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SQL SERVER Interview Questions & Answers – SET 2 (40 Questions & Answers)

Download – SQL SERVER Interview Questions with Answers – Set 2 [40 Questions&Answers]

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Question21. Can you tell us different types of Isolation levels? Default Isolation level.

Answer –

There are five type of Isolation level in MS SQL Server
1. Read Committed (The Default Isolation Level of MS SQL Server)
2. Read Uncommitted
3. Repeatable Read
4. Serializable
5. Snapshot

Question22. How can you move the master database?

Answer – To move master database, you also have to move the Resource database. Microsoft states that the Resource database must reside in the same location as the Master database.

Follow the steps given @

https://msdn.microsoft.com/en-us/library/ms345408.aspx

Question23. When the lazywriter happens and what it’ll do?

Answer – The lazy writer is a process that periodically checks the available free space in the buffer cache between two checkpoints and ensures that there is always enough free memory. When the lazy writer determines free pages are needed in the buffer for better performance, it removes the old pages before the regular checkpoint occurs.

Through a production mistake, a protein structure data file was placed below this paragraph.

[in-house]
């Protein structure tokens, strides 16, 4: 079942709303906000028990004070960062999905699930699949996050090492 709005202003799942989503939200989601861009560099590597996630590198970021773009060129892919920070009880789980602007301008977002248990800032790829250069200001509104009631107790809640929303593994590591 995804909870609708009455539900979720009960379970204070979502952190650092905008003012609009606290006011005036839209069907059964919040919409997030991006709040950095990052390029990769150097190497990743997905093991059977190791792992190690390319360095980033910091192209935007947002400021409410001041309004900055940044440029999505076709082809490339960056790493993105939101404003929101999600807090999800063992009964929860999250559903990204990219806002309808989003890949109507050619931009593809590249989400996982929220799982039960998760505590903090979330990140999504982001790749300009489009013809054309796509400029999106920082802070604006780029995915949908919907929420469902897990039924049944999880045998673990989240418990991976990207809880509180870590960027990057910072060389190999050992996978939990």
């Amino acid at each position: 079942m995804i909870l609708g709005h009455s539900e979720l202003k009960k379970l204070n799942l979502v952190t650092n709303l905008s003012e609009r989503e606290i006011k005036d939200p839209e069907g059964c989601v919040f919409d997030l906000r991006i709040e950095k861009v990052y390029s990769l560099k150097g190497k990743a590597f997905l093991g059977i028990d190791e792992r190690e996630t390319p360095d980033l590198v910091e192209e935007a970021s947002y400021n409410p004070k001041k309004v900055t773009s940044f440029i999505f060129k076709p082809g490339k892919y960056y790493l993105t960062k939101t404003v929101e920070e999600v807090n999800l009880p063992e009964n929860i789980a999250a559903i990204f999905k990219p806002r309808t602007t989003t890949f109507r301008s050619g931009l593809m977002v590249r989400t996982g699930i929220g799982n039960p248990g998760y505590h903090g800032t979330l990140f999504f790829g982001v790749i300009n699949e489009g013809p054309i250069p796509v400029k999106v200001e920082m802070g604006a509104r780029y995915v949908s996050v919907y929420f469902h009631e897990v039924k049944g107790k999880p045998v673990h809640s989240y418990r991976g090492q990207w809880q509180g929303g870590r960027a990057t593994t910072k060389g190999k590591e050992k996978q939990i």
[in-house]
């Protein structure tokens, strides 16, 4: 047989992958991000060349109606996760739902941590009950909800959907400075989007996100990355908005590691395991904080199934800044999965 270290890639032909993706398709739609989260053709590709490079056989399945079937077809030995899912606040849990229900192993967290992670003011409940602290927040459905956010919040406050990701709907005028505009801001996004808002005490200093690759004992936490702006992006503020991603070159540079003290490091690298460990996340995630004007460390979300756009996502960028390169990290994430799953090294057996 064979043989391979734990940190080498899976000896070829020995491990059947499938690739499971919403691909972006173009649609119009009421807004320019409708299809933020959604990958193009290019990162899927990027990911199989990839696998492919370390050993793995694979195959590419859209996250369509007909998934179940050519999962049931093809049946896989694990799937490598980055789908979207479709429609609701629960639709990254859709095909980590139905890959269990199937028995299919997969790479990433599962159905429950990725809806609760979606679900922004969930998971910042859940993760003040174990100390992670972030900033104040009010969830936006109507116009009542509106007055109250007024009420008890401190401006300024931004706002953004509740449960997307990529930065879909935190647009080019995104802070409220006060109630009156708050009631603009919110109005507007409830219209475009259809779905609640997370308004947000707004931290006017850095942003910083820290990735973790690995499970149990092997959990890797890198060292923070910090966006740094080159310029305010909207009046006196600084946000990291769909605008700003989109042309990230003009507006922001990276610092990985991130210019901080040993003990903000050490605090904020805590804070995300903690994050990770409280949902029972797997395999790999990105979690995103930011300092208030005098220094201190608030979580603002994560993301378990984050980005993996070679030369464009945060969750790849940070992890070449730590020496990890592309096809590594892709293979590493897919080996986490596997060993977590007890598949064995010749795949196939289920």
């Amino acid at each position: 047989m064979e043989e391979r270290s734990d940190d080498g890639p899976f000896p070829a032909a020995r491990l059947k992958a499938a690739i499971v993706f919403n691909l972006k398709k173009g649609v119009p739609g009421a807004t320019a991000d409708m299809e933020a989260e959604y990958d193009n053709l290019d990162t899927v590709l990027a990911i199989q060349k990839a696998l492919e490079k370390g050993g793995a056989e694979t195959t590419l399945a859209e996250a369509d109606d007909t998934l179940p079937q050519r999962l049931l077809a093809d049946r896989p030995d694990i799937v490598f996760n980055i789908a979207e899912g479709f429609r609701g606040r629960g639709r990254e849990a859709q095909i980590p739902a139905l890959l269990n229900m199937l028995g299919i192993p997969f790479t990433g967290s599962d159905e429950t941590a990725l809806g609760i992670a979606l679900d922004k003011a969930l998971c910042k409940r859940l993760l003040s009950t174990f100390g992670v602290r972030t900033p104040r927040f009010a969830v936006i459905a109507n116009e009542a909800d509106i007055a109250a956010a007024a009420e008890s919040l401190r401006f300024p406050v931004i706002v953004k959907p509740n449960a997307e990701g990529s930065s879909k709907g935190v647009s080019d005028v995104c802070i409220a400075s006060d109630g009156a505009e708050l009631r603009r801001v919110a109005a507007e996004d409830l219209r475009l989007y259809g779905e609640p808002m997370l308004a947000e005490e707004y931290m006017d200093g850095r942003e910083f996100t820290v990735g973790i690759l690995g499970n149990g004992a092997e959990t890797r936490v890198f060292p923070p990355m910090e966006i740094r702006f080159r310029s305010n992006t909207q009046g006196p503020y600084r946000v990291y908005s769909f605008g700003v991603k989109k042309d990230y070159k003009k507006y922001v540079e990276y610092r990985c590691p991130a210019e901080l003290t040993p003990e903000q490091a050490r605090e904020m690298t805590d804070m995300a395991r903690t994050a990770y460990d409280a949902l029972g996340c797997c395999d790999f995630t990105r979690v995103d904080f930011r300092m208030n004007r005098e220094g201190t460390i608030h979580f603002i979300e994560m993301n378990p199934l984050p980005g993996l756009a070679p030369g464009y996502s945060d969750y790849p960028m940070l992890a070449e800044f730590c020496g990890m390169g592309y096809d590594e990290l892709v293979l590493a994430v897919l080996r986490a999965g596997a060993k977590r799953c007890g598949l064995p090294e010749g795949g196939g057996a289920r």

Ideally, Lazy Writes should be close to zero. That means that the buffer cache doesn’t have to free up dirty pages immediately, it can wait for the automatic check point.

For detailed explaination please click on the below URL-
http://www.sqlshack.com/sql-server-memory-performance-metrics-part-5-understanding-lazy-writes-free-list-stallssec-memory-grants-pending/

Question24. What are the properties of a transaction?

Answer – Atomicity Consistency Isolation Durability (ACID) is a concept referring to a database system’s four transaction properties: atomicity, consistency, isolation and durability.

Atomicity

Here either all the statements (whether an update, delete or insert) of the transaction will happen or not happen. To guarantee atomicity, SQL Server uses a Write Ahead Transaction Log. The log always gets written to first before the associated data changes. That way, if and when things go wrong, SQL Server will know how to rollback to a state where every transaction happened or didn’t happen.

Consistency

A transaction reaching its normal end, thereby committing its results, preserves the consistency of the database. If something bad happens then everything in the transaction will be rolled back. After each transaction DB should be in a consistent state.

Isolation

Events happening within a transaction must be hidden from other transactions running concurrently.

Durability

Once a transaction has been completed and has committed its results to the database, the system must guarantee that these results survive any subsequent malfunctions.

Question25. Why do some system functions require parenthesis and some do not require ?

Answer –

In SQL Server most of the system functions require parenthesis at the end. The examples can be GETDATE(), NEWID(), RAND(), ERROR_MESSAGE(), etc